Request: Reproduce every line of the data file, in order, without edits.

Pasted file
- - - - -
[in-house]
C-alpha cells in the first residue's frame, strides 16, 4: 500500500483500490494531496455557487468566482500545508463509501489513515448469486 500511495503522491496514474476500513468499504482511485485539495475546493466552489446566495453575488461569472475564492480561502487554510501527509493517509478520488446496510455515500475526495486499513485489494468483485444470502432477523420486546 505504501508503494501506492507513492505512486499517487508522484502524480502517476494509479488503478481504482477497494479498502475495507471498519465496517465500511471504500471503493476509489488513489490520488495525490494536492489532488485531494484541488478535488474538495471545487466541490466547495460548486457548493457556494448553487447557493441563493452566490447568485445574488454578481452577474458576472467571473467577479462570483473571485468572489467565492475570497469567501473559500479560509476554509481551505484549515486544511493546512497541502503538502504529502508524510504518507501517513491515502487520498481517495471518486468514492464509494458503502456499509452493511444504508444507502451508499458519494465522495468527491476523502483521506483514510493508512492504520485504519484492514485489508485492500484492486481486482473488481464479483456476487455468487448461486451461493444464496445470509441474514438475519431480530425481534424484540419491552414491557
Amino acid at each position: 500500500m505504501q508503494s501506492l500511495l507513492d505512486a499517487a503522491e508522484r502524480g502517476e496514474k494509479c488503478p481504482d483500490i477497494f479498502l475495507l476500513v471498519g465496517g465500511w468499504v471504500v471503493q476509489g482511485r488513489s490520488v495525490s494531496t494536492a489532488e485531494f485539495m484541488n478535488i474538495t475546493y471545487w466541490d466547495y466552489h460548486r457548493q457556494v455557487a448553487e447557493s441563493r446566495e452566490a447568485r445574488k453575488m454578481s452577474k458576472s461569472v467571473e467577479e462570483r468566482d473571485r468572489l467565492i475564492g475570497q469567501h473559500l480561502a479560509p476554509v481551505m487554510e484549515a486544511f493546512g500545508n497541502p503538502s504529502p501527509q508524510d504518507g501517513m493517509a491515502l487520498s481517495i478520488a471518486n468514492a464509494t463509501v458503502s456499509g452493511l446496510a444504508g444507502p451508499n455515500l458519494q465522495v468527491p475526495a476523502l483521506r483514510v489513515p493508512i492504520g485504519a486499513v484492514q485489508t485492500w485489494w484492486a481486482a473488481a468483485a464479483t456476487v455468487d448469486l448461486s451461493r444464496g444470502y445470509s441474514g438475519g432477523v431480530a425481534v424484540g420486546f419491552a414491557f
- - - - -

[in-house]
C-alpha cells in the first residue's frame, strides 16, 4: 500500500483500490494531496455557487468566482500545508463509501489513515448469486 500511495503522491496514474476500513468499504482511485485539495475546493466552489446566495453575488461569472475564492480561502487554510501527509493517509478520488446496510455515500475526495486499513485489494468483485444470502432477523420486546 505504501508503494501506492507513492505512486499517487508522484502524480502517476494509479488503478481504482477497494479498502475495507471498519465496517465500511471504500471503493476509489488513489490520488495525490494536492489532488485531494484541488478535488474538495471545487466541490466547495460548486457548493457556494448553487447557493441563493452566490447568485445574488454578481452577474458576472467571473467577479462570483473571485468572489467565492475570497469567501473559500479560509476554509481551505484549515486544511493546512497541502503538502504529502508524510504518507501517513491515502487520498481517495471518486468514492464509494458503502456499509452493511444504508444507502451508499458519494465522495468527491476523502483521506483514510493508512492504520485504519484492514485489508485492500484492486481486482473488481464479483456476487455468487448461486451461493444464496445470509441474514438475519431480530425481534424484540419491552414491557
Amino acid at each position: 500500500m505504501q508503494s501506492l500511495l507513492d505512486a499517487a503522491e508522484r502524480g502517476e496514474k494509479c488503478p481504482d483500490i477497494f479498502l475495507l476500513v471498519g465496517g465500511w468499504v471504500v471503493q476509489g482511485r488513489s490520488v495525490s494531496t494536492a489532488e485531494f485539495m484541488n478535488i474538495t475546493y471545487w466541490d466547495y466552489h460548486r457548493q457556494v455557487a448553487e447557493s441563493r446566495e452566490a447568485r445574488k453575488m454578481s452577474k458576472s461569472v467571473e467577479e462570483r468566482d473571485r468572489l467565492i475564492g475570497q469567501h473559500l480561502a479560509p476554509v481551505m487554510e484549515a486544511f493546512g500545508n497541502p503538502s504529502p501527509q508524510d504518507g501517513m493517509a491515502l487520498s481517495i478520488a471518486n468514492a464509494t463509501v458503502s456499509g452493511l446496510a444504508g444507502p451508499n455515500l458519494q465522495v468527491p475526495a476523502l483521506r483514510v489513515p493508512i492504520g485504519a486499513v484492514q485489508t485492500w485489494w484492486a481486482a473488481a468483485a464479483t456476487v455468487d448469486l448461486s451461493r444464496g444470502y445470509s441474514g438475519g432477523v431480530a425481534v424484540g420486546f419491552a414491557f